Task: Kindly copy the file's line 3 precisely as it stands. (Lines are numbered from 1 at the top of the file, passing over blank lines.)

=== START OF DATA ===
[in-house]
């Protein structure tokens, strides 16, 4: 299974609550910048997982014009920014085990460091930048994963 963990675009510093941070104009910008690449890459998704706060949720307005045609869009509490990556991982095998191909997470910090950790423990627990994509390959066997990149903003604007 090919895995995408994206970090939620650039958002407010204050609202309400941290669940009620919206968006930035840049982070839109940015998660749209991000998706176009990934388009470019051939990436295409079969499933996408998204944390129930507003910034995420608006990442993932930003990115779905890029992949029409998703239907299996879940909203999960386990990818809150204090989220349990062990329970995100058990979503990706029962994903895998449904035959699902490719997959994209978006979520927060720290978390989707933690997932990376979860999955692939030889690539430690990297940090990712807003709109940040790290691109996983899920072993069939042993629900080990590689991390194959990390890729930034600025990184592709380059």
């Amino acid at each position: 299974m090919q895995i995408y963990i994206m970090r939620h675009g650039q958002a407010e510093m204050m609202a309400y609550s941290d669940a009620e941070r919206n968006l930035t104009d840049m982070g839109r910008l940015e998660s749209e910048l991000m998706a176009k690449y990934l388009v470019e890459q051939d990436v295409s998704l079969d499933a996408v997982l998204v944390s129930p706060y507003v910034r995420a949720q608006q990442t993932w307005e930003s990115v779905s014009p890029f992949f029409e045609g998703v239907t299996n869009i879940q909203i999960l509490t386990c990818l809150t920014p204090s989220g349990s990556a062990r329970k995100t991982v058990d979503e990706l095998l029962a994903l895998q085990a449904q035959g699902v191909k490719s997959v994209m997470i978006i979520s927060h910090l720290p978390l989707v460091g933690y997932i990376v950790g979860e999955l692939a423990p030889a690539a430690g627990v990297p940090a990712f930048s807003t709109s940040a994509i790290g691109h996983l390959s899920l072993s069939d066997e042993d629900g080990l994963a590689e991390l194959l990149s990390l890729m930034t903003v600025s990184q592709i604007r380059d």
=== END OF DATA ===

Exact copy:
């Amino acid at each position: 299974m090919q895995i995408y963990i994206m970090r939620h675009g650039q958002a407010e510093m204050m609202a309400y609550s941290d669940a009620e941070r919206n968006l930035t104009d840049m982070g839109r910008l940015e998660s749209e910048l991000m998706a176009k690449y990934l388009v470019e890459q051939d990436v295409s998704l079969d499933a996408v997982l998204v944390s129930p706060y507003v910034r995420a949720q608006q990442t993932w307005e930003s990115v779905s014009p890029f992949f029409e045609g998703v239907t299996n869009i879940q909203i999960l509490t386990c990818l809150t920014p204090s989220g349990s990556a062990r329970k995100t991982v058990d979503e990706l095998l029962a994903l895998q085990a449904q035959g699902v191909k490719s997959v994209m997470i978006i979520s927060h910090l720290p978390l989707v460091g933690y997932i990376v950790g979860e999955l692939a423990p030889a690539a430690g627990v990297p940090a990712f930048s807003t709109s940040a994509i790290g691109h996983l390959s899920l072993s069939d066997e042993d629900g080990l994963a590689e991390l194959l990149s990390l890729m930034t903003v600025s990184q592709i604007r380059d």